Freelance copywriter. Writing for business, education, arts and heritage.
A wander into Wharfedale today – my favourite valley of them all. It’s not just the beauty of the scenery, or the built heritage; it’s the stories that cling to the place.
The Wharfe is the domain of Verbeia, Roman deity of the river. Her image can be seen on a carved stone in Ilkley Museum. How many British rivers have a known god or goddess? Only a select handful. The Wharfe is the valley where the giant Rombald kicked up vast quantities of earth and rock – these became the Cow and Calf, a popular picnic spot on the side of Ilkley Moor. The outcrop of rocks above Appletreewick known as Simon’s Seat is associated with the legendary ‘Simon Druid’, suspected of occult rites by many a disapproving antiquarian.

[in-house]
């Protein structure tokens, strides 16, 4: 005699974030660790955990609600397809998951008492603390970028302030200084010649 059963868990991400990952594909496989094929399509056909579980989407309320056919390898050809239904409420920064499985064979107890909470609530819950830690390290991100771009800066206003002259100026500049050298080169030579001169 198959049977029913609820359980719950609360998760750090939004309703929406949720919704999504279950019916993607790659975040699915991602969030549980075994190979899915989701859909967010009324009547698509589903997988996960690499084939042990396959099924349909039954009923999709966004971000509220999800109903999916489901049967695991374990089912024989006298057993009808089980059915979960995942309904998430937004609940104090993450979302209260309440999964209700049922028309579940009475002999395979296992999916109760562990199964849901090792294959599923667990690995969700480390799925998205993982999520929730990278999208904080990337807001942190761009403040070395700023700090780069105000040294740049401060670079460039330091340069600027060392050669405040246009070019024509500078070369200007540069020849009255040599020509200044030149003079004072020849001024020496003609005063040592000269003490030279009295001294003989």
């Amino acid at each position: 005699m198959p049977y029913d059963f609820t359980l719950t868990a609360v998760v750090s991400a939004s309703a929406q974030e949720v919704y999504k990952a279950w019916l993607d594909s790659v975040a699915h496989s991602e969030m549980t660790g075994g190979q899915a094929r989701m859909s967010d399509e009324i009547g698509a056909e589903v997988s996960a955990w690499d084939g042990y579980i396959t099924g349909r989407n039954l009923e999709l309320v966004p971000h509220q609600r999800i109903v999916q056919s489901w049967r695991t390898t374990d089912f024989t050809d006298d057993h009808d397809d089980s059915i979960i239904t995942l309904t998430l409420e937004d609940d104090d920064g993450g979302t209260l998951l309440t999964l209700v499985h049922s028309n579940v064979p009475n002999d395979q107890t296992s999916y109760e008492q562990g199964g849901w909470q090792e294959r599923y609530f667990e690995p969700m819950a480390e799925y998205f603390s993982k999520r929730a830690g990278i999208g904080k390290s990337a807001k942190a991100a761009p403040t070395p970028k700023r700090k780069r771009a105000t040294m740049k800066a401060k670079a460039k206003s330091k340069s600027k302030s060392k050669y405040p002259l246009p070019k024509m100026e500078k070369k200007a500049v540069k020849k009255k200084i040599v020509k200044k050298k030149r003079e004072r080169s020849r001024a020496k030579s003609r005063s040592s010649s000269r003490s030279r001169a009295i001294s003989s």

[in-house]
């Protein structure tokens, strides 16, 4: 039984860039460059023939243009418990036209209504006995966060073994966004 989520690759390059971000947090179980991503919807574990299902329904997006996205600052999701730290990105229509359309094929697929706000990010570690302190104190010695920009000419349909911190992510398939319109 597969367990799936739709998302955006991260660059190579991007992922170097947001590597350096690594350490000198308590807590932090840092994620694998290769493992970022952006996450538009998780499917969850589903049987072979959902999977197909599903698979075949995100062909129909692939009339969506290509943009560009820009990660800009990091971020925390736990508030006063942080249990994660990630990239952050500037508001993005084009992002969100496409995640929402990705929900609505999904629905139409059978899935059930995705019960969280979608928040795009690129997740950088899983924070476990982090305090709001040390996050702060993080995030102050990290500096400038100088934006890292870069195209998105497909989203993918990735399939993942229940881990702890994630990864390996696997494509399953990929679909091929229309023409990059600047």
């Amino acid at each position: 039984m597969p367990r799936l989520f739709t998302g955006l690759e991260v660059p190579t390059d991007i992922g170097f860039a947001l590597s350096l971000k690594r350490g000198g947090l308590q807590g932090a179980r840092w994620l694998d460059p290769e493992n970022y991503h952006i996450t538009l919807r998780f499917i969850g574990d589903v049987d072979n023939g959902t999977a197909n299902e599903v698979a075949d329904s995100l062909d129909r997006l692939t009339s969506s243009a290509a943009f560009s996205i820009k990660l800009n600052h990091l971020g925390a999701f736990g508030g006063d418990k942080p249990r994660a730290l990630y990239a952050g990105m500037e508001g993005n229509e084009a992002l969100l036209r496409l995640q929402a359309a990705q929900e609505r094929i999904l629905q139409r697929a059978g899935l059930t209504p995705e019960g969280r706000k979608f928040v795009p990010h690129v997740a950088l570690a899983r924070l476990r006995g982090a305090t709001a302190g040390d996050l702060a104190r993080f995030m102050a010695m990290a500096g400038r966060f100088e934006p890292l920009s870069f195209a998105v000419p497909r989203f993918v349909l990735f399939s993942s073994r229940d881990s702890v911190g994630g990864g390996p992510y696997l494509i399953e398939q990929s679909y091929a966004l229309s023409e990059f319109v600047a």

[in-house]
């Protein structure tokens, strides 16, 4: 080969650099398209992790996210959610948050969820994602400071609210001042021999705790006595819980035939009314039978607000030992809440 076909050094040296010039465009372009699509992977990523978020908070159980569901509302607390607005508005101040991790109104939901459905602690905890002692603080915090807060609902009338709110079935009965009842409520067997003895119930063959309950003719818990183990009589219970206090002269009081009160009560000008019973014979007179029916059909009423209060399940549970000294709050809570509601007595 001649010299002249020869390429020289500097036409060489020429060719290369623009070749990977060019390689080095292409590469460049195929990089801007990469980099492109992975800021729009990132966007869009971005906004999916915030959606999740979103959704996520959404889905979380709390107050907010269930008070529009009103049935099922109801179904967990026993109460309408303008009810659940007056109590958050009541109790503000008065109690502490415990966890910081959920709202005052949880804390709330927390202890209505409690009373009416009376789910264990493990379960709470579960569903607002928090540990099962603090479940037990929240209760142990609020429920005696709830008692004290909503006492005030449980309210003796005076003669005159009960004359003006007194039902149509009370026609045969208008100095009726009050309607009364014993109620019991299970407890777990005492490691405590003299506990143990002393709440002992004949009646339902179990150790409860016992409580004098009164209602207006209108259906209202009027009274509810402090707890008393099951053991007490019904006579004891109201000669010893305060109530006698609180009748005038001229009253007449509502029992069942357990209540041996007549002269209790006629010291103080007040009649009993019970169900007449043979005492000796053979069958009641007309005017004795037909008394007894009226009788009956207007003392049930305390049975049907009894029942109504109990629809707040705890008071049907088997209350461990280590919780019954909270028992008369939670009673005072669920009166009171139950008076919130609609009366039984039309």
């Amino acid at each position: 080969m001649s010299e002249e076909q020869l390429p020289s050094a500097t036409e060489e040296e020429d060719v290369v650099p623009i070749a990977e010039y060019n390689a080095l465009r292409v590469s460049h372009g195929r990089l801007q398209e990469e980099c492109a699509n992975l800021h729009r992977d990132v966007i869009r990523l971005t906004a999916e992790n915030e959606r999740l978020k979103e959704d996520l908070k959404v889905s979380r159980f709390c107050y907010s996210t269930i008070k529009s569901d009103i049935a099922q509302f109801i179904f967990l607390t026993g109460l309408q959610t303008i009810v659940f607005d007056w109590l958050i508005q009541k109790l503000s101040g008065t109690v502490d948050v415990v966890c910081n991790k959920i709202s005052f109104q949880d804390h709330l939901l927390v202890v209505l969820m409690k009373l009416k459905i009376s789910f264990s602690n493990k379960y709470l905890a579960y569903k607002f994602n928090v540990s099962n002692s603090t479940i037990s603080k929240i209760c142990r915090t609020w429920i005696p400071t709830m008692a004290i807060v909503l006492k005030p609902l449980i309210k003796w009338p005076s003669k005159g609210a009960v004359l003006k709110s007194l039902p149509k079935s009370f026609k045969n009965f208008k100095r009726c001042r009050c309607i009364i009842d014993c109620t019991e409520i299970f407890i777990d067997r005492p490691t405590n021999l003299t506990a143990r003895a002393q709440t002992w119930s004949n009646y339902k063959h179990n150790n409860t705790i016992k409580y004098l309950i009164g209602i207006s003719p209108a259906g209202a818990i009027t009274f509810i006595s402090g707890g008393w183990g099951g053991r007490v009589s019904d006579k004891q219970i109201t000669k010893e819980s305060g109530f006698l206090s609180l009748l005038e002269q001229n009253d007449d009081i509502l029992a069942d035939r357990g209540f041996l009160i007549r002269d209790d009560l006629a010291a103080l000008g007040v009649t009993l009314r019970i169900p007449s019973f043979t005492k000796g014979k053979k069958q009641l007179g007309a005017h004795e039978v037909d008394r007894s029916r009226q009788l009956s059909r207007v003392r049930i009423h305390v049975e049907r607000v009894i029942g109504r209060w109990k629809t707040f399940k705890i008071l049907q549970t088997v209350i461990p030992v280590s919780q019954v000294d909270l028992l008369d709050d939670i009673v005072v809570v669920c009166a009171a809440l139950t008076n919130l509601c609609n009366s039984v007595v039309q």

Nearby, Trollers Gill is where the Norsemen believed a troll to live; later generations assumed it was a Barguest, a spectral dog, which haunted this steep ravine. At Bolton Abbey the Wharfe claimed the life of the fabled ‘Boy of Egremont’ who attempted to jump the dangerous stretch known as the Strid. And here the ghostly White Doe of Rylstone would visit, crossing the moors to comfort the remaining daughter of the Nortons, massacred after rebelling against the crown.
Fact mingles with myth in the hills around the Wharfe, and that gives this place a special feel for me. And remember, myths aren’t just silly tales: they often have some long-acknowledged truth at their heart. Never assume that ‘mythic’ is a synonym for ‘false’!